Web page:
“Prioritizing the health and safety of students and educators through closer intersectoral collaboration” – Extraordinary Session of the UNESCO Global Education Meeting on Education post-COVID-19

On 22 October, over 70 Member States adopted a Declaration in an online extraordinary session of the UNESCO 2020 Global Education Meeting expressing their commitment to protect national education financing and to implement measures to mitigate the devastating impact of the pandemic on students, families and school staff. As part of the technical discussion underpinning the adoption of the global Declaration, the UNESCO Chair in Global Health and Education was asked to participate in Breakout Session Theme 2 on re-opening schools safely.

In recent months, Professor Didier Jourdan, Dr Nicola Gray and Chair community members have written evidence- and practice-informed perspectives about safe school re-opening with partners including Sir Michael Marmot (UCL Institute of Health Equity), Mr Sean Slade (ASCD), and Dr Janet McDonagh (University of Manchester). The Chair also conducted a survey of professionals to explore their experience of providing education during the pandemic and of implementing school re-opening guidance issued by national or regional authorities.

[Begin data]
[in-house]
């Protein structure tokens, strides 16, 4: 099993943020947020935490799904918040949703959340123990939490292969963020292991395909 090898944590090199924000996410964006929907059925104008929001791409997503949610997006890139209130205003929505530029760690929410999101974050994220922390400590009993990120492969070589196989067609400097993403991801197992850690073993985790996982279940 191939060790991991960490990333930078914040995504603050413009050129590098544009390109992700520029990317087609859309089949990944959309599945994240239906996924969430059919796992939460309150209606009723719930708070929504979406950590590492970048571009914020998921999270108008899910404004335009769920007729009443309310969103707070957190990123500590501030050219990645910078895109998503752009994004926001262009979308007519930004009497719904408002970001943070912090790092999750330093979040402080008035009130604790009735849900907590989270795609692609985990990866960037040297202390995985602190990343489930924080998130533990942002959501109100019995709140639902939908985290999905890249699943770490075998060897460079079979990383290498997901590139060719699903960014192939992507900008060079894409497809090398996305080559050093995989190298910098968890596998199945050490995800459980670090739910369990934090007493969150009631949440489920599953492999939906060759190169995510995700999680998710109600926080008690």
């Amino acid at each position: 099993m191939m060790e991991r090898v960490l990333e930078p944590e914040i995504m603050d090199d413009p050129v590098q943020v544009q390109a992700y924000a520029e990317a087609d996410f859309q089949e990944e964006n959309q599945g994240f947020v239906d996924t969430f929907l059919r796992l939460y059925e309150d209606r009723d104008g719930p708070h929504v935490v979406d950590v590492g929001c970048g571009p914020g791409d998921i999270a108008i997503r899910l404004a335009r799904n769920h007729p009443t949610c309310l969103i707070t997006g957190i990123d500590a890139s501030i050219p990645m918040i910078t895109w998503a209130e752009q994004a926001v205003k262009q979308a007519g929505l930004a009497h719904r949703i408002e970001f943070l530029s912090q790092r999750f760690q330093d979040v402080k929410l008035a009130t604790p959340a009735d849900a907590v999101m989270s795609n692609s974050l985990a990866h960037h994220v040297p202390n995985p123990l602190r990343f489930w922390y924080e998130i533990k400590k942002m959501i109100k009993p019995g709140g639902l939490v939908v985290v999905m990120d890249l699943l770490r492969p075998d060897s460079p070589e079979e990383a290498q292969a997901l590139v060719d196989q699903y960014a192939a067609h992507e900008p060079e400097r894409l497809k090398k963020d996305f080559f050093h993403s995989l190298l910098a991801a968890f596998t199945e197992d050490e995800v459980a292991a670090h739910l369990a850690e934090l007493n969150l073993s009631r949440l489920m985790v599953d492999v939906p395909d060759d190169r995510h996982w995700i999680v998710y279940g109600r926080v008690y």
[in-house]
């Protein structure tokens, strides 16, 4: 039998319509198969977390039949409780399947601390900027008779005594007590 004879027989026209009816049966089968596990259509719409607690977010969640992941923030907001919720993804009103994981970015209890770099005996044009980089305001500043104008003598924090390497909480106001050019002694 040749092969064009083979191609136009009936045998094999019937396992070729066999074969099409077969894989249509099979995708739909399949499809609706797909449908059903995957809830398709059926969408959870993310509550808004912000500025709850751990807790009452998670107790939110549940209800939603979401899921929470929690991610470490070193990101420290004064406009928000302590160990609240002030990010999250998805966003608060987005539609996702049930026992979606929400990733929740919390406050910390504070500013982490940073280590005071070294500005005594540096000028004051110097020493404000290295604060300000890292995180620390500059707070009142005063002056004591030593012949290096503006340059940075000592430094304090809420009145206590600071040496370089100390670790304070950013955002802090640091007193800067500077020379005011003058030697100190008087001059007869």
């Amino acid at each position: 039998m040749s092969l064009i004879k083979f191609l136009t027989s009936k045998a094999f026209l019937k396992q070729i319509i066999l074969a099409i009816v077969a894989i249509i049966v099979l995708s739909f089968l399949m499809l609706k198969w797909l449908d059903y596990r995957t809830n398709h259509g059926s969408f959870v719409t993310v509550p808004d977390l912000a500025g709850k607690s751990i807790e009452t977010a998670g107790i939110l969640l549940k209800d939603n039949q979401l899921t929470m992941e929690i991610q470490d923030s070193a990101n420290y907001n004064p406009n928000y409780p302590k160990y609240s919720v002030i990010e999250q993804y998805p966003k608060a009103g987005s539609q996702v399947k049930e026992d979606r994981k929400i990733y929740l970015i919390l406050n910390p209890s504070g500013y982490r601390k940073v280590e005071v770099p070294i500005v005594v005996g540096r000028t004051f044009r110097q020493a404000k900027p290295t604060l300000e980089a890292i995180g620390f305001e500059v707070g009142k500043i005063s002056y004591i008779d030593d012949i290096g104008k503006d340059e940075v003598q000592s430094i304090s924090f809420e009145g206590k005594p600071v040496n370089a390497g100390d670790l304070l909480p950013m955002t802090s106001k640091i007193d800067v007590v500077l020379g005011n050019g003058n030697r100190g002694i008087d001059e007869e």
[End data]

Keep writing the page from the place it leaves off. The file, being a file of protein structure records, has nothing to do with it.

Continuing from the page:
Dr Gray, on behalf of the Chair, described the compelling evidence base supporting the ‘triple dividend’ of inclusive, equitable and sustainable secondary education – health for adolescents now, as future adults, and for their children – as the best investment that any government can make in its youth. We reported survey findings regarding the need for close collaboration between school teams, local authorities and families. We supported empowering adults in schools – to secure their rights to a safe workplace and, in turn, their responsibility to protect the setting from outside infection.